What do you do with all that stuff you acquire when you get a new computer? You're overrun with disks, manuals, cords, instruction sheets, warranties, adapters and packaging, all of which is different shapes and sizes. Years ago, I had a client who carefully slipped each disk into a plastic sleeve in a binder. A second binder with still more sleeves held the paper documentation.
The main problem with that kind of storage is that there's a good chance you'll never look at or need any of those things again. So it makes no sense to waste time organizing them. My advice is to use one of my favorite organizing tools: the versatile zip lock bag.
Just take all that stuff you want to keep (you may need it after all, so I don't advise pitching it) and throw it into a bag. Lots of stuff? Use the gallon size. Use two. I like the kind that uses a zipper pull to close it; for me they're much easier to open and close.
Besides being incredibly easy to do, this method lets you keep everything in one place. Otherwise, you'll either spend a lot of time labelling cords and adapters and other miscellaneous parts, or you won't have any idea what they are when you encounter them next year.
I keep my bags in my computer gear drawer upright, like file folders. If the manual has a title on its spine, position it in the bag so that it shows through the side or bottom, then file the bag so that the spine faces up, giving you an instant label. Even without a label, it will be easier to find a particular bag when you can thumb through them. If they're in a horizontal pile, you'll have to take them all out to find what you need.
Colored cords from Jim 5's photostream
My general rule about storage units is this: avoid them at all costs! People rent them and forget ’em and they often turn out to be filled with junk.
Let’s look at why you really might need a storage unit.
There’s a short list of reasons that are acceptable.
- You are temporarily living in a place that’s too small for your possessions
- Your temporary living situation will be so short that it doesn’t make sense to move all your stuff in
- You’ve inherited a large quantity of stuff that will take time to sort through
- Your home needs repairs due to flood or fire
Notice that all these reasons are valid only because the storage is temporary. There’s no good reason to keep things permanently in storage.
Just as you shouldn’t live beyond your means financially, you shouldn’t live beyond your space means either.
I read this quotation from a storage industry executive: “People turn basements into home theaters or turn garages into family rooms and they need space for storage.” I call that living beyond your space means.
Of course, it’s much more common to fill up the garage with stuff so there’s no room for the car and to fill up the basement too so there’s no room for a workshop or pool table. People also fill up their spare rooms so they aren’t so spare anymore.
Okay, on to bad reasons to have a storage unit:
- You moved in a hurry and just boxed stuff up and ditched it there
- You’ve moved a number of times and keep adding to the mystery box collection
- You inherited stuff 20 years ago and never got around to deciding whether you even like it
- The stuff that’s in there is not worth a fraction of what it costs to rent the unit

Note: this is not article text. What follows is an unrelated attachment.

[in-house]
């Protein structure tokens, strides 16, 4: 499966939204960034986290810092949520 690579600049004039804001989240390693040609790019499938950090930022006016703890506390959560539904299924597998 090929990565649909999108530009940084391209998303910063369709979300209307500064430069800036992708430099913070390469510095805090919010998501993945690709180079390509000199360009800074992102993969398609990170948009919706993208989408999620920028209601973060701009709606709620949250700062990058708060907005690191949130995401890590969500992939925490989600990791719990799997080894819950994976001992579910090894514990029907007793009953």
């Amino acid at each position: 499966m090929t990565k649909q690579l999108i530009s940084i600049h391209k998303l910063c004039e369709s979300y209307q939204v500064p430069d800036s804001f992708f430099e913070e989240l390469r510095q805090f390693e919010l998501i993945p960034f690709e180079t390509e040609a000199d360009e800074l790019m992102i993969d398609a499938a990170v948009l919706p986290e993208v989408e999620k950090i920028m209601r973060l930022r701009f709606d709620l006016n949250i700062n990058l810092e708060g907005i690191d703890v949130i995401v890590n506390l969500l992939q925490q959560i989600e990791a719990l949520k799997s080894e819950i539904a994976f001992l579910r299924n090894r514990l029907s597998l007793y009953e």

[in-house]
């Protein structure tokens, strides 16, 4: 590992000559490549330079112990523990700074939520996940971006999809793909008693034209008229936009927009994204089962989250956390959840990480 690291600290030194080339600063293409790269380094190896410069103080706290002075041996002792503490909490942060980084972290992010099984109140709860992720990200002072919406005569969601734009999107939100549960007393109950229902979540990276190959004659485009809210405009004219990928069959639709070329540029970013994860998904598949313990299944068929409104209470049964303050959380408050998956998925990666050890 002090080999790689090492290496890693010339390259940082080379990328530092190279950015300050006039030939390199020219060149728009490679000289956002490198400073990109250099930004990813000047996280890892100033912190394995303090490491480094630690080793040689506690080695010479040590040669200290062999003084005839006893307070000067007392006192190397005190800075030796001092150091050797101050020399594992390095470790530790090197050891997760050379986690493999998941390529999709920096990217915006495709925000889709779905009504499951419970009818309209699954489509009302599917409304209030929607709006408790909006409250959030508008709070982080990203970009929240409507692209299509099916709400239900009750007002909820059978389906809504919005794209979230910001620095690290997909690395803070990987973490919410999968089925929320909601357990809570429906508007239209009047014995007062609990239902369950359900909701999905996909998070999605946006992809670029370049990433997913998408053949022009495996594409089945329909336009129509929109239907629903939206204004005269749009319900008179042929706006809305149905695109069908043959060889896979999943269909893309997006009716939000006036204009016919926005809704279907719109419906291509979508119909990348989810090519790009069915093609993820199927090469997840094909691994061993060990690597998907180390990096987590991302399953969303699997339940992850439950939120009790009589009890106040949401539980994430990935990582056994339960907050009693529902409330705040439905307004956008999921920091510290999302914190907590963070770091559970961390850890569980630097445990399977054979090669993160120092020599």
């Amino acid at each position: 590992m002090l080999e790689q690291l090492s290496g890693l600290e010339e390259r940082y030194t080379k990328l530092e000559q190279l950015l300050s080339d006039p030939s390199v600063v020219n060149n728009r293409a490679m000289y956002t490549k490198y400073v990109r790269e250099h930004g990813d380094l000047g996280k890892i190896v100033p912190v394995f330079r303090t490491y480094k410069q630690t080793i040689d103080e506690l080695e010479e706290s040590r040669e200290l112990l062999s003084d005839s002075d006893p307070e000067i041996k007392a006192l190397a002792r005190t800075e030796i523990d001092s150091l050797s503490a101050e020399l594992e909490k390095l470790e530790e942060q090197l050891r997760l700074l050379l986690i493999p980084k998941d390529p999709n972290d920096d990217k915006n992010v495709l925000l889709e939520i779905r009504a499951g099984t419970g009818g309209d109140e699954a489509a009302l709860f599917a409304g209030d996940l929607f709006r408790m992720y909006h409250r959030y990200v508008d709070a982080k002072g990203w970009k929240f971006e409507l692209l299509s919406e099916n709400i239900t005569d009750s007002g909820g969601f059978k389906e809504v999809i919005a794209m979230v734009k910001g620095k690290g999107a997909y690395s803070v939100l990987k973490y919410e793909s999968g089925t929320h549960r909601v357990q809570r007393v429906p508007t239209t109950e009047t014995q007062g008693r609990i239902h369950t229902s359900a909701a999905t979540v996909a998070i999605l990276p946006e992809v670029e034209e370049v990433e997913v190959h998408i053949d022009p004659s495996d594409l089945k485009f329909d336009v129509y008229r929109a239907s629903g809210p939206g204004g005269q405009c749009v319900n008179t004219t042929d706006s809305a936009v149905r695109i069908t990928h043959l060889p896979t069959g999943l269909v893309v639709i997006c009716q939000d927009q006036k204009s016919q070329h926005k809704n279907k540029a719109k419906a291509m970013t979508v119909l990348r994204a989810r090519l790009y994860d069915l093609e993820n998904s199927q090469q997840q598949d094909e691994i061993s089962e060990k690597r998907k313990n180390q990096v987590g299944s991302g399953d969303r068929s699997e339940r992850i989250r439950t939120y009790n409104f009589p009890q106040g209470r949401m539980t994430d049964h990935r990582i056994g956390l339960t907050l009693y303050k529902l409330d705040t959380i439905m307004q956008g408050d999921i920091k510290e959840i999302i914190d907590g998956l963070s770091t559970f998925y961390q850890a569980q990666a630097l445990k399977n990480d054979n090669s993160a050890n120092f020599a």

- You’re storing things for your children to have when they grow up and your kids are babies now
- Keeping stuff you’re going to sell on eBay someday
- Saving clothes you’ll fit into someday
- Hanging on to an exercise machine you’ll use someday
All these reasons involve unmade decisions or hanging onto stuff for future situations that may never come to pass.
They also involve spending money; a lot of it if you keep paying rent year after year.
The year is still young! Make 2012 the year you make those decisions and start living in the present.
Josh Waldrum from SpareFoot Storage sent me this delightful infographic full of impressive and sometimes scary statistics. Clearing out clutter can literally pay you back; every organizer I know has found uncashed checks, gift cards and money in their clients’ homes.
Having more stuff than fits in your house is NOT a good reason to rent a storage unit. But there are plenty of good reasons. One of my clients downsized recently and uses his unit to keep artwork. There is only enough room for about a quarter of his collection in the new place and he plans to swap out pieces a few times a year.
It's time to rehabilitate the much-maligned junk drawer. In the unlikely event that you don't have one, this is a drawer, usually in the kitchen, that acts as a catch-all for small items and pieces of other items that you don't have time to put away or don't know where to put.
People are often embarrassed to admit that they have junk drawers, but I say using a drawer for this purpose is a heck of a lot better than letting those doohickeys clutter up the rest of the house. Also, sometimes it doesn't make sense to figure out where else to put something, such as a screw or foot that came off something recently, you just need to remember what.
Many things in the junk drawer really are just junk, or they become junk after a certain amount of time. So, the idea is to rename this receptacle the "ripening drawer." This gives you a way to think about what's in there as green, ripe or rotten. The green items are still waiting to become useful, the ripe ones are useful now, and the rotten ones have lost their usefulness and need to be tossed.
What else goes in a ripening drawer? Semi used batteries, match books (particularly ones with something written on them), take out menus, coupons, business cards, the aforementioned pieces of things that need to be reunited, etc.
Every time you look in there, rummage around and see if you can find some rotten stuff; expired coupons, leaking batteries and parts of things you now realize you've thrown away. This is a good technique if you have a hard time tossing stuff in the moment. Once a little time passes, it's easier to make that decision.
Beautiful fruit from Gilgongo's photostream
I worked with a client unpacking and setting up her kitchen this week. I corralled and sorted all her spice containers; jars, plastic bags, paper bags, plastic boxes, fabric bags; and we saw that there were duplicates and even triplicates of some spices.
One problem is that spices don’t all come in the same kind of container and plastic bags don’t work well in a spice rack. That means that some spices end up packed into a larger container in the pantry, away from the jars in the rack.
They’re usually not very usable there because the bags are rolled up or not labelled clearly. In this case they were also pretty tightly packed together. When it’s hard to find one, it’s easier just to buy more and then you end up with doubles and triples.
With spices, that’s a waste of money because they don’t keep very long. Not many cooks need half a cup of turmeric on hand all the time. I like Spicely brand boxed spices because the quantity is small. So here’s what we did: